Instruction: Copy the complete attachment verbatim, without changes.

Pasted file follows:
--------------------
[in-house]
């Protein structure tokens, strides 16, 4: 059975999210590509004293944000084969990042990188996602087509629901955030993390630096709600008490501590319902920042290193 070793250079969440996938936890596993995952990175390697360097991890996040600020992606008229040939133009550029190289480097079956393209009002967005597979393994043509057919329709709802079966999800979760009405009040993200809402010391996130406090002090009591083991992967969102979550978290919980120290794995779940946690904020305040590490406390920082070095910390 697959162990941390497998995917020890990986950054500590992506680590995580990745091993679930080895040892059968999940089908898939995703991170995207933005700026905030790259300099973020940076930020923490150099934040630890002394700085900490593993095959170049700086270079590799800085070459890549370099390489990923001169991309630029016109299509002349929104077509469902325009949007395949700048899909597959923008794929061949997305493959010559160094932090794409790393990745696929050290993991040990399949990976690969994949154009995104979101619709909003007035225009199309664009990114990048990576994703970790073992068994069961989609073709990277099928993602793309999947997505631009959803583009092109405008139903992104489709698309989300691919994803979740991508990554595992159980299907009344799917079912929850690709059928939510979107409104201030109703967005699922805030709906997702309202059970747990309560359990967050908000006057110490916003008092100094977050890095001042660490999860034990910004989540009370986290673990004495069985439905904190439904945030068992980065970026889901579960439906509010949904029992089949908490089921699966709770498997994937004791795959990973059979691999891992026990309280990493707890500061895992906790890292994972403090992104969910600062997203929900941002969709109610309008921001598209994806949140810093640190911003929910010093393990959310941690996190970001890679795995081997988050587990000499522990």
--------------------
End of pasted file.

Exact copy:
[in-house]
């Protein structure tokens, strides 16, 4: 059975999210590509004293944000084969990042990188996602087509629901955030993390630096709600008490501590319902920042290193 070793250079969440996938936890596993995952990175390697360097991890996040600020992606008229040939133009550029190289480097079956393209009002967005597979393994043509057919329709709802079966999800979760009405009040993200809402010391996130406090002090009591083991992967969102979550978290919980120290794995779940946690904020305040590490406390920082070095910390 697959162990941390497998995917020890990986950054500590992506680590995580990745091993679930080895040892059968999940089908898939995703991170995207933005700026905030790259300099973020940076930020923490150099934040630890002394700085900490593993095959170049700086270079590799800085070459890549370099390489990923001169991309630029016109299509002349929104077509469902325009949007395949700048899909597959923008794929061949997305493959010559160094932090794409790393990745696929050290993991040990399949990976690969994949154009995104979101619709909003007035225009199309664009990114990048990576994703970790073992068994069961989609073709990277099928993602793309999947997505631009959803583009092109405008139903992104489709698309989300691919994803979740991508990554595992159980299907009344799917079912929850690709059928939510979107409104201030109703967005699922805030709906997702309202059970747990309560359990967050908000006057110490916003008092100094977050890095001042660490999860034990910004989540009370986290673990004495069985439905904190439904945030068992980065970026889901579960439906509010949904029992089949908490089921699966709770498997994937004791795959990973059979691999891992026990309280990493707890500061895992906790890292994972403090992104969910600062997203929900941002969709109610309008921001598209994806949140810093640190911003929910010093393990959310941690996190970001890679795995081997988050587990000499522990």